Public relations expert James Hoggan defines a toxic conversation as one where people enter into a public discourse not with the aim of finding a resolution to an issue of public concern but to picket their hardened position and declare, “I’m right, you’re an idiot!”

This toxic form of conversation — if it can be called that — will only stall our ability to think and solve problems collectively as a society.

In a toxic conversation, we often allow extreme positions to define an issue and reduce solutions to a zero-sum game. Often, we take an over-the-top advocacy approach and engage in inept and infantile arguments to be cheered by those who agree with us.

When toxic conversations become prevalent, problems become insoluble and people simply lose interest or lose hope.

Positions harden and gridlock occurs. People stop listening and begin shouting. Conversations become difficult and easily forestalled.

Is Singapore so depressing? I doubt it. But we can clarify and strengthen our approach to dialogue.

Dialogue is not about seeking consensus. It is to learn how to embrace disagreement as part and parcel of being a diverse society.

As philosopher Edward Langerak explains, in a deeply plural society, questions and disagreements are more likely than agreement on answers.

The issue therefore is whether we can share our disagreements in a civil way.

Can we, for example, maintain our own personal integrity while also respecting the rights of others to disagree?

As any dialogue facilitator will tell you, what is crucial here is curiosity (to know the view of the other), an open mind (to reconsider my own view), and a charitable attitude (to not be quick to judge).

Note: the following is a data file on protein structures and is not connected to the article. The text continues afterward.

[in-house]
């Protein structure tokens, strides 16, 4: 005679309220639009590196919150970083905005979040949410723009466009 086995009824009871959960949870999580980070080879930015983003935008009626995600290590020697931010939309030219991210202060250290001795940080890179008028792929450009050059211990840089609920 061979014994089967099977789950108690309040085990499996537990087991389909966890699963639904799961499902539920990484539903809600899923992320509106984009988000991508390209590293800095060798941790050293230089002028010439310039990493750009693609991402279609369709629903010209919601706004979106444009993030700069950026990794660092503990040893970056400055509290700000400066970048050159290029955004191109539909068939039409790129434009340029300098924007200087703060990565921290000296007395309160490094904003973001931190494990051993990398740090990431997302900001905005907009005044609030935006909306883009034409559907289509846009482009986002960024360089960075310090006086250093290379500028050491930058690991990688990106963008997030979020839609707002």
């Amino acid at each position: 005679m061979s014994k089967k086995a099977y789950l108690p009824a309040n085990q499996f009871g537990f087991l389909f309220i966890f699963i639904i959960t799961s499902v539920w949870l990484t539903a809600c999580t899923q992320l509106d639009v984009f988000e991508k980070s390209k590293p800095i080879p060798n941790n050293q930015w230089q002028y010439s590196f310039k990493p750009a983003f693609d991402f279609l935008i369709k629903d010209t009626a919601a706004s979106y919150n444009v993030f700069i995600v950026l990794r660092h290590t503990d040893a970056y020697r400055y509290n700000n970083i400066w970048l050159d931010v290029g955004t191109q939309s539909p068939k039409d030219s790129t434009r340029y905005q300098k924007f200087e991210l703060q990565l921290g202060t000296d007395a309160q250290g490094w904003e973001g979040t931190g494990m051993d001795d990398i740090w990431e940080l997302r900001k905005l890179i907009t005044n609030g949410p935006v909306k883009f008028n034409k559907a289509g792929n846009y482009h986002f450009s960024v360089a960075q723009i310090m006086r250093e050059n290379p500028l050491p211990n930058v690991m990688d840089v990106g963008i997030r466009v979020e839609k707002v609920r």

The difference between safe spaces and brave spaces

In many conversation circles, I’ve noticed a prevailing pedagogy known as the safe space.

A safe space is often adopted when discussing contentious issues such as racism, LGBTQ+ rights, gender inequality, religious violence, and many more.

In many instances, they are effective. They protect participants from fear of having their experiences denied or being attacked and ridiculed, allowing them to express their real thoughts.

Safe spaces encourage authentic expressions of feelings and thoughts, and can end in trust, understanding and empathy.

But this is not sufficient.

Firstly, a safe space usually ends up reinforcing the dominant culture of avoidance of conflict. While avoiding a conflict situation in itself may not be bad, any move towards change will necessarily involve some form of tension and hence a conflict between the status quo and the intended change. If we fear conflict in itself, we may miss out on the potential for change that can be better than our current state.

Secondly, it often sidesteps power dynamics within a space; it treats all experiences as the same and ignores the issue of privilege.

Thirdly, it often conflates safety with comfort, as noted by educationists, Brian Arao and Kristi Clemens.

Conversations on contentious topics are naturally uncomfortable. Engaging in such topics is less about creating conditions where we feel protected, and more about challenging ourselves by allowing opposing views to enter our space and be ready to transform or be transformed.

It is about courage.

Courage sets a safe space apart from a brave space.

In a brave space, we embrace risk — our deeply held convictions may be wrong and we might have to change our perspectives.

While a safe space reinforces certainty by validating one’s personal experience, a brave space generates uncertainty through self-interrogation.

In that uncertainty, we allow ourselves to be transformed, just as others do the same. We can grow from the conversation and move towards convergence.